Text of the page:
Wow, that'll be a great session title for the next BlackHat conference.
The VHF ACARS data was probably intercepted by the NSA and was the basis for the info provided to the WSJ. Note the original article said "intelligence sources."
The satellite ping BS was essentially a "uh, we didn't want anyone to know we were intercepting ACARS data." They walked that back pretty fast.
I thought Sat links were expensive, but it's only $7/MiB transferred over BGAN/inmarsat. However, they would need the hardware installed and someone would be eating that connection charge - and it if it wasn't Boeing, Malaysian Airlines, or Rolls Royce, then the connection didn't exist. I'm pretty sure you don't get SATCOM hardware for free when you buy your 777, but I have no idea about the specific deal that Malaysia Airlines has.
"Spaghetti code" is what developers say when they're confronted by code that exceeds their capacity to understand complexity.
The "leaks" seem more like they can track the path of a user through a website, given the structure of the links and the relative size of the pages. I don't think they claimed they could tell what the data was on the page, but sometimes the fact that a user is on a given page is enough (depending on the structure of the site).
For youtube, they'd have to figure out the relative sizes of all the pages, which might be difficult to do (and the size will change depending on he comments and browser used).
Testing is hard. The tools you have make it even harder.
How do you build a bad certificate? Fuck, using the openssl tools is hard enough. Does anyone who uses them really understand WTF is happening? I know I don't - I just follow the instructions.
How would you go about building a bogus cert? Beats me. I'm pretty sure you can't do it with the standard tools. And who the heck is going to write their own cert building tools?
And yet, this stuff is at the core of transport security.
Nobody in real life uses higher math in front-end web development. They might use multiplication and division to do layouts. It's debatable whether anyone actually uses algorithms. Data structures would be handy, but it's also arguable whether web developers actually understand them or not - especially if you talk to any DBA about how website A uses the RDBMS.
Web frameworks would be handy. There are general things about frameworks that don't change.
What would be good would be some discussion around the process of building a website, from customer requirements to deployment. How to choose a technology, payment processor, server technology, etc.
Try pulling your data out of most services and importing it. Good luck with that.
I was responding to the other posters and to the OP in general. Architects are necessary once you have to move to something more than (1) a single desktop or (2) away from stock LAMP.
A company with architects implies that it's infrastructure is somewhat complicated.
Developers hardly ever use the programs they write, much less understand the environment in which their program runs. What are the business requirements? Regulatory requirements? Technology limitations? Why are those present? Who set them and why?
These are things architects worry about.
You, as a developer, usually have no visibility into them in a large company unless you ask. And even if you ask you may not understand them, because it's far, far away from your personal experience.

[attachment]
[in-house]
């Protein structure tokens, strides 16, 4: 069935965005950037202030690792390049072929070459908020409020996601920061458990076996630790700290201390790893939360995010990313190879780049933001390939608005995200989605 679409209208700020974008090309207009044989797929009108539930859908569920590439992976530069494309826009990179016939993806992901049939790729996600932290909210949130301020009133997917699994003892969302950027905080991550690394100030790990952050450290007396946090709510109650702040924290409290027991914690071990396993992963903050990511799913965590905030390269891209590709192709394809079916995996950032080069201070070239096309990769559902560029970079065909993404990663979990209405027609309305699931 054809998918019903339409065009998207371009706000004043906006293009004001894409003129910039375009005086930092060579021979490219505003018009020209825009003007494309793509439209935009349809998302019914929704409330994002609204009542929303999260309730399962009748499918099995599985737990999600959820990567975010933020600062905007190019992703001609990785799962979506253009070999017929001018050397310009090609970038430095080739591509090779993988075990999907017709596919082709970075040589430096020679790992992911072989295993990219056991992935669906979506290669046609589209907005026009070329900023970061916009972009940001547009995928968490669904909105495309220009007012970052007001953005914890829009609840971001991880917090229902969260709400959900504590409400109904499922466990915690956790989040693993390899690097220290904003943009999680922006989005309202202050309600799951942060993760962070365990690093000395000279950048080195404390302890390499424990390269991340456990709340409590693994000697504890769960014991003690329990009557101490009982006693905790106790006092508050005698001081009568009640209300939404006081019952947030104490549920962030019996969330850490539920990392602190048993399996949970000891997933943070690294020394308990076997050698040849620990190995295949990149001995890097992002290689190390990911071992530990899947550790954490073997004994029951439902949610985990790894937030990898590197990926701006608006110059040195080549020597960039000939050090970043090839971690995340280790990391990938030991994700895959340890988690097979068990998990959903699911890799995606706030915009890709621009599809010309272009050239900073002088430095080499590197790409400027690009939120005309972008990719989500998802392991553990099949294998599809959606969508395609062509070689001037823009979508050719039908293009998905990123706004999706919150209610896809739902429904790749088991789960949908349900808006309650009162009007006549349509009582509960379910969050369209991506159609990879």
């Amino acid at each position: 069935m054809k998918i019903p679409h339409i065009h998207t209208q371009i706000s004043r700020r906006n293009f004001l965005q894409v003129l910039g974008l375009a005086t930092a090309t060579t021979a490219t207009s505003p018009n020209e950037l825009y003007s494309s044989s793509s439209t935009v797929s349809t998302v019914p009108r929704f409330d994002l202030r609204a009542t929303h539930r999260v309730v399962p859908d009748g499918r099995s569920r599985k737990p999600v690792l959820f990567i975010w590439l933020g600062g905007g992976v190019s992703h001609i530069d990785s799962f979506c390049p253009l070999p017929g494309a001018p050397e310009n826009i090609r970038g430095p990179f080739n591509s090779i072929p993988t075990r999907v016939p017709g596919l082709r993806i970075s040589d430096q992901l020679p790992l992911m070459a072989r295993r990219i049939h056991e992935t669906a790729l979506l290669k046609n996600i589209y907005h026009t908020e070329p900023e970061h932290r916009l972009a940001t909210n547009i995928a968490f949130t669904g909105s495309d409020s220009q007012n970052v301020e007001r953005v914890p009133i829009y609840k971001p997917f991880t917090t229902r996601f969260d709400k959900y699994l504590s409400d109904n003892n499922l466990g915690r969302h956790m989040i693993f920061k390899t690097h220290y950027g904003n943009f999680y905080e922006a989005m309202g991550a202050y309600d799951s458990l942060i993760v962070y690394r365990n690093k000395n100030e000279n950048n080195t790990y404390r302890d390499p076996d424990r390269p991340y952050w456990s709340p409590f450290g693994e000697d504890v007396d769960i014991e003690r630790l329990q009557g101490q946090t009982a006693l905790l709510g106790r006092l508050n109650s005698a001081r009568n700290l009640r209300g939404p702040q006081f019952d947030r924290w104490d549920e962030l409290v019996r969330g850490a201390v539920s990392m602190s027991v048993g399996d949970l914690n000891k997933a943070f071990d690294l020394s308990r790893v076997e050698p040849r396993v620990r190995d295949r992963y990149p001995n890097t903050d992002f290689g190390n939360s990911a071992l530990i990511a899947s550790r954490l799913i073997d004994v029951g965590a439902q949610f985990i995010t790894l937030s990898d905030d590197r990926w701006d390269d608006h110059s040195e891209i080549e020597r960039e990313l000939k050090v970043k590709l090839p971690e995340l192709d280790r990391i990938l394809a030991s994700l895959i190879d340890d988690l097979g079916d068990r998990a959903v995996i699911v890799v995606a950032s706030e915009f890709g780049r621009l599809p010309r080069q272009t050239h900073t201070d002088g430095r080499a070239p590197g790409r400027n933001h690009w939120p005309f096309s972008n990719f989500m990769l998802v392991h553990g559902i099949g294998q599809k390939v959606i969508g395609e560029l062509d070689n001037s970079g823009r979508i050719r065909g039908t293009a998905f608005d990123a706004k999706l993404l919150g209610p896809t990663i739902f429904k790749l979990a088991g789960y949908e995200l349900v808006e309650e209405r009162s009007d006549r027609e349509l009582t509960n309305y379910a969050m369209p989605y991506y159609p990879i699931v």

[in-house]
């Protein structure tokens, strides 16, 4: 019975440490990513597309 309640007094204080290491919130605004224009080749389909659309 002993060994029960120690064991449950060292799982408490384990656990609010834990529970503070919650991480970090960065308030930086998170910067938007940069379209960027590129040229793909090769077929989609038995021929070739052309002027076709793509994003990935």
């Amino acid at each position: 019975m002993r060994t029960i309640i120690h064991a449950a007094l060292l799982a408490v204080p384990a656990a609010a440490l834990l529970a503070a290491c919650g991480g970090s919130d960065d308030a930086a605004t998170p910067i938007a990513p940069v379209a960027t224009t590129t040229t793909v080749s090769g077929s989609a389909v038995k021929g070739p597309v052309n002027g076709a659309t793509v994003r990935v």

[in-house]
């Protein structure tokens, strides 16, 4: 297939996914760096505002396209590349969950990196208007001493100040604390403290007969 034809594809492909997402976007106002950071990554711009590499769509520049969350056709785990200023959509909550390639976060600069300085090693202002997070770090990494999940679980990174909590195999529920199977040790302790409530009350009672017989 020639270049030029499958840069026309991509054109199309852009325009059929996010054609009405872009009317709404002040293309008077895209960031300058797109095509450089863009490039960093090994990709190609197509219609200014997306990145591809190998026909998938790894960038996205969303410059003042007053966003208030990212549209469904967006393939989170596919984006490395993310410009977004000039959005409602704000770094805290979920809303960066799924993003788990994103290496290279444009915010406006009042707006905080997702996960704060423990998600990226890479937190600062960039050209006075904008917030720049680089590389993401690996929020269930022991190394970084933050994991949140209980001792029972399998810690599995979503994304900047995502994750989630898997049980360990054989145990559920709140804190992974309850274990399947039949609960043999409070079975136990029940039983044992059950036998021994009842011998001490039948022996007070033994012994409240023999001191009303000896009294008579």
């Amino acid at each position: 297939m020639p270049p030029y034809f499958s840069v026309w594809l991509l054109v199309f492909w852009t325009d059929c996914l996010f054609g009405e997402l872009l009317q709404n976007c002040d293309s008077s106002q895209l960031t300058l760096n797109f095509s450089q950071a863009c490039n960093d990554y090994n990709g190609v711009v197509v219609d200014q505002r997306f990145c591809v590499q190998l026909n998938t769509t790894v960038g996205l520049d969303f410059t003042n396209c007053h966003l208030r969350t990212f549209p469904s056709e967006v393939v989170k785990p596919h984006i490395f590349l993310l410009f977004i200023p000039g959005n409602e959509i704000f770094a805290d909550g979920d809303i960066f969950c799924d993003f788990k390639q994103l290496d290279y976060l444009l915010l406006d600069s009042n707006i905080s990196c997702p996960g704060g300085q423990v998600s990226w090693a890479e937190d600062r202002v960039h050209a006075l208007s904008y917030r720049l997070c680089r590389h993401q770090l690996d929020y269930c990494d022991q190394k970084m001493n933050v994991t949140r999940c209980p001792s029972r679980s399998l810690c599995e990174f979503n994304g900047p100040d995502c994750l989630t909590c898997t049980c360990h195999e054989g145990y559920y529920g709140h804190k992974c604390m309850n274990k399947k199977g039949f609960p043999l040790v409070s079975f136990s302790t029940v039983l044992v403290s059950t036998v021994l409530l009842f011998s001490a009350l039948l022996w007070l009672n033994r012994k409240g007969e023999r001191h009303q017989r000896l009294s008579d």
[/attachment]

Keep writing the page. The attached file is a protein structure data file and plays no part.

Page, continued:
if you don't understand why architects are needed, you should be hyper-aware that you're clueless when you go to your next job that requires you to design an architecture. And you will probably fail.
That's fine for you, because you'll learn. It'll be bad for the company you work for, because they'll have spend money and time on a solution that doesn't work, or at least doesn't work well.
As a note, back in the day Apple stayed afloat by selling its stake in ARM.
How much easier can it get than EBNF?
This is exactly when you use gotos in real life. If you look at low-level implementations it's easier to use goto and hit cleanup code than it is to unwind a ridiculous amount of crap.
Also, it's funny - Apple's style guidelines used to require curly braces around all statements in the if, even if it's a one liner. Guess those unix guys have subverted the paradigm.
The joke is there's no such thing as safe recursion - there's making recursion safer, which is what checking your stack does - and which you usually can't do from inside your high level language.
Making recursion safe isn't safe recursion; it's hacking your runtime because your runtime isn't enforcing runtime boundaries.
From the slides:
"Toyota used dangerous recursion"
Not like that safe recursion that other vendors use.
What is privacy these days? The USPS tracks every letter, or at least takes a picture of it (who knows what they do with that). The phone company always knew who you called, but they didn't care. Your mailman sort of knows what mail you got. Your friends, etc know what you like.
The question isn't about privacy, because that was always an illusion. The question is who do you want to know what?
Do I want google, and by extension advertisers (or entities in the advertising programs), to know anything about me? Amazon? Apple? My phone company? The government?
At least in the US, everyone sort of has an advertising profile. Who gets access to it and why? You have no real control over that.
Sometimes, advertising can be convenient. When you're looking for a car, it'd be nice to get a whole bunch of, say, test drive for dollars coupons.
Sometimes, it can be bad - like when you get medical condition related ads at home when you didn't want anyone else to know.
At some point the public needs to have the ability to take control of this information somehow. It's unclear how that's going to happen. Are online footprints considered property rights?